By REED TUCKER
'Magicians, just a general note," actor Mark Ruffalo says, "don't get laid."
Indeed they don't. With the possible exception of ventriloquists and mimes, magicians tend to reside at the very bottom of the entertainment pyramid when it comes to cool factor. David Copperfield might be the exception - we're guessing Claudia Schiffer dated him less for what he could pull out of a hat and more for what he could pull out of his wallet.
The new movie "Now You See Me," out Friday, is looking to change all that. It hopes to make magic hip.
"Sometimes people associate magicians with that guy who shows up at kids' birthday parties and waves his arms around," says producer Bobby Cohen. "This is definitely not that."
The story revolves around four expert practitioners of different disciplines - a mentalist (Woody Harrelson), a sleight-of-hand artist (Jesse Eisenberg), an escapist (Isla Fisher) and a street magician (Dave Franco) - joining forces to pull off an incredible stunt: the robbing of a Paris bank live from the stage of their Las Vegas show.
When it's discovered that the stunt is no illusion and that the money is actually missing, a pair of cops (Ruffalo and Mlanie Laurent) attempt to bust the slippery foursome.
One of the ways that director Louis Leterrier and the filmmakers hoped to make the magic seem cooler was by having the cast perform as many of the tricks as possible in the movie.
David Kwong, a stage performer who founded a magic-focused Hollywood consulting company Misdirectors' Guild, worked on the film's tricks and helped train the cast.
"My character is supposed to have practiced for 25 years, eight hours a day - these flicks of the finger or micro-moves - and I only had a few days to practice," Eisenberg says. "David worked with me every day before production started and during the movie."
The actor learned basic moves such as palming objects, and more complex maneuvers using playing cards.
"In the opening scene of the movie, my character is on a street corner in Chicago and he asks a group of people to remember one card at random as he flips through the deck," Eisenberg says. "The card they remember is the seven of diamonds. My character throws the deck in the air and the seven of diamonds appears in a huge light effect on the side of the Sears Tower. That's a possible trick to do. It's called 'forcing a card.' You're forcing the audience to see the card that you've pre-selected. David and I spent days and days and days doing that."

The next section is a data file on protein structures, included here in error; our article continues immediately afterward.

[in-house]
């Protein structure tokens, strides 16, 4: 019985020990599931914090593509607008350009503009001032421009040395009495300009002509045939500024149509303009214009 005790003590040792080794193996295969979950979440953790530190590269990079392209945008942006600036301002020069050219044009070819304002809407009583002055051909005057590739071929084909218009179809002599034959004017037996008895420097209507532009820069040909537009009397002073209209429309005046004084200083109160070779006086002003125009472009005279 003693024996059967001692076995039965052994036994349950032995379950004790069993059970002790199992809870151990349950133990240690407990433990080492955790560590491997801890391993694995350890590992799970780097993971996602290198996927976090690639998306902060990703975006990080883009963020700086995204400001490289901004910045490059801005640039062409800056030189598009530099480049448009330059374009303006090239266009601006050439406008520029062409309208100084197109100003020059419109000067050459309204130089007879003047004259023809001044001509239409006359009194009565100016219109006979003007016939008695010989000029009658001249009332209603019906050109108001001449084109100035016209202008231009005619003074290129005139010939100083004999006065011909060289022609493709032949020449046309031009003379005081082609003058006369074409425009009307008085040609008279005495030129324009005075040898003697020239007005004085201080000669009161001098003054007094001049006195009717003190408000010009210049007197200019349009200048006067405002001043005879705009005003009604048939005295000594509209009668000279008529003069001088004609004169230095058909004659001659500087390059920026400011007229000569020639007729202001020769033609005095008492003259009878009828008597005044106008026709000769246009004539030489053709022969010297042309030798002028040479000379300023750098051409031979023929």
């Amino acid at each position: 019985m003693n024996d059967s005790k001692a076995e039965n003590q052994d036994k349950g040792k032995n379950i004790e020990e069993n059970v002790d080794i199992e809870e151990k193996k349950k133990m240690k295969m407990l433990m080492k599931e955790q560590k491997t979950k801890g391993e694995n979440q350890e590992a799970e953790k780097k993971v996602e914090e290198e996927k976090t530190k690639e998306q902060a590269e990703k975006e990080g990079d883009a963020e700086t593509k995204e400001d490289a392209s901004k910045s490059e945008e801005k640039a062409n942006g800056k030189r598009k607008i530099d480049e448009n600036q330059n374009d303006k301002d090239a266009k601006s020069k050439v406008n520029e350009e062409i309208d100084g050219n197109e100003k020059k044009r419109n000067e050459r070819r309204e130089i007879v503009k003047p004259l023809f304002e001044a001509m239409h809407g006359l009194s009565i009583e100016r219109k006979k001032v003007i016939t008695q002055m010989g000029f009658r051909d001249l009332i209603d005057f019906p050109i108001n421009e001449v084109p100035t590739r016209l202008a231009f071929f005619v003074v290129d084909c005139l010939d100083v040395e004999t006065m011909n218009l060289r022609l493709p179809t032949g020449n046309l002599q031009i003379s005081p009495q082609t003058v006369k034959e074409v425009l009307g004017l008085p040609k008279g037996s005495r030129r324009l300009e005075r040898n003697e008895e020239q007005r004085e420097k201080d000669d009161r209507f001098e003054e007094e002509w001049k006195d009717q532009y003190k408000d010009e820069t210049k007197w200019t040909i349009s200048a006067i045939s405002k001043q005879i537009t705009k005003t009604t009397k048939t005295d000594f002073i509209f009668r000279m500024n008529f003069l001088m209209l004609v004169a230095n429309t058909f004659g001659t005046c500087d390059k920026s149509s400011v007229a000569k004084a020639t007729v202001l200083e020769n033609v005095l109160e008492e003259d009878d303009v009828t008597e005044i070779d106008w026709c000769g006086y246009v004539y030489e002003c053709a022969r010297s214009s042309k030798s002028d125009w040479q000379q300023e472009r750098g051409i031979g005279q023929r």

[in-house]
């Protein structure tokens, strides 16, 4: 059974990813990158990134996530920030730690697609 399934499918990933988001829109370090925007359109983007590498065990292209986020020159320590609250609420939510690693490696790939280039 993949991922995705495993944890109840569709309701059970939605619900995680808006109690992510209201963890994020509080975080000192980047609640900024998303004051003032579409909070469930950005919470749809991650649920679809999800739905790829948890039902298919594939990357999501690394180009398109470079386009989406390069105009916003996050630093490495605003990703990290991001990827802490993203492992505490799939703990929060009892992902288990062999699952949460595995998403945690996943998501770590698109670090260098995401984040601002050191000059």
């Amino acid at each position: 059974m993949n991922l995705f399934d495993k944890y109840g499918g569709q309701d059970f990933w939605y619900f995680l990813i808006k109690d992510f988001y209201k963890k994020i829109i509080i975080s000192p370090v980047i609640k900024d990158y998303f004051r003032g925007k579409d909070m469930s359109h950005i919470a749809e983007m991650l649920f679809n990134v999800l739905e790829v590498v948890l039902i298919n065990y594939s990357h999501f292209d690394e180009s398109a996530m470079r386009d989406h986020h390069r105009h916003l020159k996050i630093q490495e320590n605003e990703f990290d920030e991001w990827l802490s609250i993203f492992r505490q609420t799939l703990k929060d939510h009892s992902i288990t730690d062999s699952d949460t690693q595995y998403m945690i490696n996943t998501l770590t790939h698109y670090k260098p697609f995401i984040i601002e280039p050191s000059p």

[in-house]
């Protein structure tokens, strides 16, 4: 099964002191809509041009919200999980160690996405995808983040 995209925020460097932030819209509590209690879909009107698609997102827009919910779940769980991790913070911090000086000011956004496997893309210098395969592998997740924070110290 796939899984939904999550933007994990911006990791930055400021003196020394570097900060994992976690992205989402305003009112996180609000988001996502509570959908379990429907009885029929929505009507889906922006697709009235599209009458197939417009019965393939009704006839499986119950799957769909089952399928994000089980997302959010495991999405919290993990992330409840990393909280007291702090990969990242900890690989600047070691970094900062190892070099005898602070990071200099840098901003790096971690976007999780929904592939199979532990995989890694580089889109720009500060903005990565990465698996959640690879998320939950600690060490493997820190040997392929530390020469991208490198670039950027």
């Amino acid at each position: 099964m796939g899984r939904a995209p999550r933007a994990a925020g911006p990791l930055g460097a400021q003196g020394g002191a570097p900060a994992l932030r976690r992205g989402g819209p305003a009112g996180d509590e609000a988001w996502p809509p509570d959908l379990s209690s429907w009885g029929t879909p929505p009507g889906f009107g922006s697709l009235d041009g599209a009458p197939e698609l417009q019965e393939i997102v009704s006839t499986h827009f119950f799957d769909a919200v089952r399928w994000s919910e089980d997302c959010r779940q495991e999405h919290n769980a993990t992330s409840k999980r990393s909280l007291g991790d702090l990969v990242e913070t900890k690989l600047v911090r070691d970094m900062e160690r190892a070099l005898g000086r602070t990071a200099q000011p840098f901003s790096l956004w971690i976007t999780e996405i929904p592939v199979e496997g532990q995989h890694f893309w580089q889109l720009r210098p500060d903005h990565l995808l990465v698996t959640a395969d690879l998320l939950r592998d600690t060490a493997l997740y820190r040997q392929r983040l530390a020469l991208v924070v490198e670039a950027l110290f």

When the audience first meets Isla Fisher's character, she's being chained and dropped into a tank of water. Kwong taught her how to hold her breath for long periods of time.
"She had to practice and practice," Kwong says. "During the shooting of it, we wanted her to go 30 seconds underwater, and I think she went well over two minutes."
Impressive, but Kwong says Franco was his best student. The actor worked tirelessly on learning to throw playing cards - a skill he uses in a scene the filmmakers dubbed "sleight-of-hand combat," in which Franco's character uses magic techniques to outwit Ruffalo in a fistfight.
"Our first day of rehearsal wasn't us dissecting the script, it was me in a room throwing cards and trying to cut a banana in half," Franco says.
He eventually got so good he could slice cast members.
"You can generally hurt people with these cards," Franco says.
"I sliced one of the stunt coordinator's cheeks open."
He also nicked Ruffalo's face during the fight scene.
"After 10 takes of me throwing cards at his face, he was a little over it," Franco says.
Harrelson, who trained with Irish mentalist Keith Barry, also enjoyed learning his character's craft.
"On the streets of New Orleans, we'd go out and he'd pull random people off the street," Kwong says. "He'd say, 'This is a role I'm rehearsing for. I'd like to try this on you.' He tried to put them in a trance. It worked."
Rumor has it Harrelson also hypnotized Ruffalo one night and made the actor forget the number three existed.
Eisenberg is skeptical of his co-star's mentalist abilities.
"He's a famous guy, which is helpful, so people are predisposed to him telling them what to do," Eisenberg says. "He didn't try anything on me, because I've known him for years and am no longer impressed."
And lest you think the premise of "Now You See Me" - originally called "Poof!" at the script stage - is completely far-fetched, it might not be.
Last year, a local magician and escapist named Robert J. Williams was arrested after he allegedly robbed 11 banks in New York City, netting him $14,000. He supposedly walked right past the police just after the crime by ducking into a hidden spot and using quick- change techniques to don a disguise.
Originally published by and REED TUCKER.
(c) 2013 The New York Post. Provided by ProQuest LLC. All rights Reserved.
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